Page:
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BCS 2002 geology workshop

The field excursion this year was to a quarry in the Lower Coal Measures, where we were able to examine mudstones siltstones and sandstones, together with coal seams and fossil trees. In all, the remains of 6 vertical trees were investigated, together with numerous other horizontal branches and roots.

The trees were not growing in a soil, and the discussions of this very significant finding contributed much to our enjoyment of the day.

Four Presentations were made on the second day. Brief outlines are given in this report.

The Formation of Kaolin and the Cornish China Clay industry

The Cornish industry is centred on the St Austell Granite, which continues to be a major producer of china clay for domestic use and for export. The presentation was stimulated by a visit to several of the St. Austell pits in January 2002. The background geology was reviewed by David Tyler, leading to the identification of three significant variables in the kaolinisation process. These are: 1. the composition of the granite, the influence of hydrothermal fluids affecting the granite; the influence of meteoric water in the transformation of minerals. The currently-favoured model of kaolin was reviewed to indicate strengths and limitations. Reference was made to other kaolin deposits in Europe and in the US, as these introduce additional considerations and constraints. What seems clear is that kaolinisation is a complex process, typically followed by intense weathering, and there are indications that the main phase of alteration was geologically quite short. The potential for developing a model of kaolinisation that is consistent with biblical timescales of history is high.

Ordovician trilobites from Central Wales

This presentation was based on the PhD research of Peter Sheldon of the Open University (published in Nature in 1987). A weekend excursion was held earlier this year and attended by Paul Garner. This allowed Paul to see the sites represented by Sheldon’s research, and to gain considerable familiarity with the findings as a result of the researcher’s tuition. Seven sections of strata were studied in greater detail than had ever been attempted before. Altogether, Sheldon collected 15,000 trilobite specimens. When he tried to identify the trilobites, he found small, but significant, deviations from published type specimens. This led to Sheldon mapping gradational change in several of the trilobites represented. The paper attracted controversy, because Darwinians saw it as a vindication of their position, whereas the advocates of punctuated equilibrium were much more cautious. Paul’s review covered many issues, but chief were these. 1. The resolution of the study affects the patterns we see. 2. The trends observed are real, not imaginary. A related aspect of the research was the confirmation of biostratigraphical correlations reported by others, 3. The observed changes are all consistent with what we know of Basic Type Biology. A post-Flood recolonisation model helps us to explain these trends.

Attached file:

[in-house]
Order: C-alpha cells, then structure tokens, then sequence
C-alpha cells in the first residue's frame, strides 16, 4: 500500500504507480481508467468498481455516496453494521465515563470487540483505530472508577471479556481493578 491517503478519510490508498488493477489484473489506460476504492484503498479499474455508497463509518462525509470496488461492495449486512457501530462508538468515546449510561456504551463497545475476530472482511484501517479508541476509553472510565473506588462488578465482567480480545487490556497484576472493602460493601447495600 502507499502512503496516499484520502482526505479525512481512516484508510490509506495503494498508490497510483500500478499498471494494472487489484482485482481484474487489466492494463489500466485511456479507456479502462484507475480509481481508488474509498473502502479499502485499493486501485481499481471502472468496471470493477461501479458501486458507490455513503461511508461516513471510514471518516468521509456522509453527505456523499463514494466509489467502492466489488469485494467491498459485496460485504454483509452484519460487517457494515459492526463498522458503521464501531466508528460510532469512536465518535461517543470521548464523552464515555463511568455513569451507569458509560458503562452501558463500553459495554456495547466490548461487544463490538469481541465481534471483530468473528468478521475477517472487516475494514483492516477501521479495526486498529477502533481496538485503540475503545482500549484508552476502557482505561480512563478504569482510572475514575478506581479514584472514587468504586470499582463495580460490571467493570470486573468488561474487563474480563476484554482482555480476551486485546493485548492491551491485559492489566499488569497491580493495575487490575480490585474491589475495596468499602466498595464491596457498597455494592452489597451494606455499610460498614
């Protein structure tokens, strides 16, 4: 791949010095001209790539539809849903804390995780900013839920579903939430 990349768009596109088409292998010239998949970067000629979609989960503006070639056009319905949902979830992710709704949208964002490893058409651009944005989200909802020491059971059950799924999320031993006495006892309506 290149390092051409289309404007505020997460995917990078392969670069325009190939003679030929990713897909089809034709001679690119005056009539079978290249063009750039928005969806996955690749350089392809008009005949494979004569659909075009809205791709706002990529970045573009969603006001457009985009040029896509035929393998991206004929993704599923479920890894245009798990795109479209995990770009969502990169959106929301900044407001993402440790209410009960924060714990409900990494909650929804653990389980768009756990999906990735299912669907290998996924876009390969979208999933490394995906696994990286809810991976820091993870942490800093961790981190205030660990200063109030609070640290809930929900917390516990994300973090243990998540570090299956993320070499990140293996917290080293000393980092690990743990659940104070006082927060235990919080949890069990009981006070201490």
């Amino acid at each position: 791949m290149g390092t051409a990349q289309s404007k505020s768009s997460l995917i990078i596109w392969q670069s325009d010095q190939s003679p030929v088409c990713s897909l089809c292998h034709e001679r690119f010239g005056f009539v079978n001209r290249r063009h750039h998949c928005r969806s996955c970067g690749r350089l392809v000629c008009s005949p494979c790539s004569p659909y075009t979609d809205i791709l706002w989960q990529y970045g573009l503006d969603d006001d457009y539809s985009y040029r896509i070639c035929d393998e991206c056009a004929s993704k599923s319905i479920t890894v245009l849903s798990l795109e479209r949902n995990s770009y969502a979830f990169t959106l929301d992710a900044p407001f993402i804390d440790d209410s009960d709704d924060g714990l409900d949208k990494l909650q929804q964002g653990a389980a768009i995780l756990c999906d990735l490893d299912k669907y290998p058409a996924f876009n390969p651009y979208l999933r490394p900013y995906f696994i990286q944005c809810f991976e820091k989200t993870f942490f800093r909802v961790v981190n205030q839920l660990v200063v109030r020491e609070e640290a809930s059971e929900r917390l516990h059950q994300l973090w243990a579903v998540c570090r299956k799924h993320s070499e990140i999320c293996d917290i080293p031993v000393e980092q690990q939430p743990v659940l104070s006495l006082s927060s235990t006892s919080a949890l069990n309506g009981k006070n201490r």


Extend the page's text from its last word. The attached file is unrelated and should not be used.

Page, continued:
Cambrian trace fossils from the Eriboll Sandstone

The 3rd presentation took us to NW Scotland: the Lewisian basement, the Torridonian Formation and the Eriboll Sandstones. The relief of the Lewisian surface is extreme and that soft sediment deformation in the overlying Torridonian is ubiquitous. By contrast, the unconformity with the Cambrian strata is planar. There is no evidence of a deeply weathered surface at the Torridonian surface. The first 90 metres of the Cambrian Eriboll Sandstones are characterised by massive (high energy) cross-bedding and no direct evidences of life. Then comes about 100 metres of “piperock”, fossilised vertical worm burrows. We were shown the main features of these trace fossils and some reasons why they should be considered escape shafts rather than dwelling burrows. The millions of years associated with these rocks bears no relation to the field evidences, which suggest much shorter timescales.

The RATE Project (Radioisotopes and the Age of The Earth)

In anticipation of Andrew Snelling’s visit to the UK in early October, Paul Garner reviewed the work of the RATE group and their recently published book. Paul recommended Russell Humphreys’ chapter on evidences for much radioactive decay in the past. The evidences were drawn from the maturity of radiohalos, the equilibrium proportions of daughter isotopes, fission track data and the Earth’s heat flow data. The conclusion Humphreys draws is that six thousand years of decay at current rates cannot account for these data. Humphreys goes on to argue that there are real trends in the calculated radiometric ages, and these need to be explained. The RATE group have concluded that whilst catastrophism has disrupted radiometric clocks, this is an inadequate response to the observed trends, and accelerated decay rates in the past must be a key part of the reinterpretation. Humphreys also draws attention to independent evidence of accelerated decay rates in the recent past: the large scale retention of helium in the Earth’s crust. There is far too much helium there to be consistent with expected diffusion rates over geological time. However, the data are consistent with accelerated rates in the recent past. A research program to further explore this issue is under way. Paul suggested two areas where there might be fruitful interaction with the RATE group.

This workshop provided a relaxed and constructive forum to develop geological ideas that are consistent with biblical timescales of history. We hope that in future years, other BCS members with an interest in the earth sciences will be able to join us and contribute to our discussions.

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